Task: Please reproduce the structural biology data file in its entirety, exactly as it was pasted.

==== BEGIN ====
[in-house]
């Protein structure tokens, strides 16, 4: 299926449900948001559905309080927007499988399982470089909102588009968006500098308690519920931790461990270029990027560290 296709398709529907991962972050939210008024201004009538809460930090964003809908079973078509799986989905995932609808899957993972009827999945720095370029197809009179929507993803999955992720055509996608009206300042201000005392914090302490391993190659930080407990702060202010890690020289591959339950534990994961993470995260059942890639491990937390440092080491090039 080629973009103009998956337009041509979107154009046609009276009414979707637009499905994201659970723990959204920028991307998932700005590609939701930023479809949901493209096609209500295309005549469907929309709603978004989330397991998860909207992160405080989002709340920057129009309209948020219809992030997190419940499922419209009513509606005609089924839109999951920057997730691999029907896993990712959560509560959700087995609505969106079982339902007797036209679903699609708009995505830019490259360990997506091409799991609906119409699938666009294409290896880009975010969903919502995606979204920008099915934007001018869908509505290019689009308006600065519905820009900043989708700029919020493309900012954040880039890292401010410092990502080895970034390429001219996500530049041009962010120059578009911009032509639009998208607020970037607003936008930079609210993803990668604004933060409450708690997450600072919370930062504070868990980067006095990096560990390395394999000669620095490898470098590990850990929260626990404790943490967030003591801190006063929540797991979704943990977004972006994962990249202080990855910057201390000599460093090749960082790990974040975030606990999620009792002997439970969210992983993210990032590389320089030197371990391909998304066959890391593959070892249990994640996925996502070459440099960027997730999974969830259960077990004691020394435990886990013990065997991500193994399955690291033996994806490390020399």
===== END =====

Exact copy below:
[in-house]
């Protein structure tokens, strides 16, 4: 299926449900948001559905309080927007499988399982470089909102588009968006500098308690519920931790461990270029990027560290 296709398709529907991962972050939210008024201004009538809460930090964003809908079973078509799986989905995932609808899957993972009827999945720095370029197809009179929507993803999955992720055509996608009206300042201000005392914090302490391993190659930080407990702060202010890690020289591959339950534990994961993470995260059942890639491990937390440092080491090039 080629973009103009998956337009041509979107154009046609009276009414979707637009499905994201659970723990959204920028991307998932700005590609939701930023479809949901493209096609209500295309005549469907929309709603978004989330397991998860909207992160405080989002709340920057129009309209948020219809992030997190419940499922419209009513509606005609089924839109999951920057997730691999029907896993990712959560509560959700087995609505969106079982339902007797036209679903699609708009995505830019490259360990997506091409799991609906119409699938666009294409290896880009975010969903919502995606979204920008099915934007001018869908509505290019689009308006600065519905820009900043989708700029919020493309900012954040880039890292401010410092990502080895970034390429001219996500530049041009962010120059578009911009032509639009998208607020970037607003936008930079609210993803990668604004933060409450708690997450600072919370930062504070868990980067006095990096560990390395394999000669620095490898470098590990850990929260626990404790943490967030003591801190006063929540797991979704943990977004972006994962990249202080990855910057201390000599460093090749960082790990974040975030606990999620009792002997439970969210992983993210990032590389320089030197371990391909998304066959890391593959070892249990994640996925996502070459440099960027997730999974969830259960077990004691020394435990886990013990065997991500193994399955690291033996994806490390020399």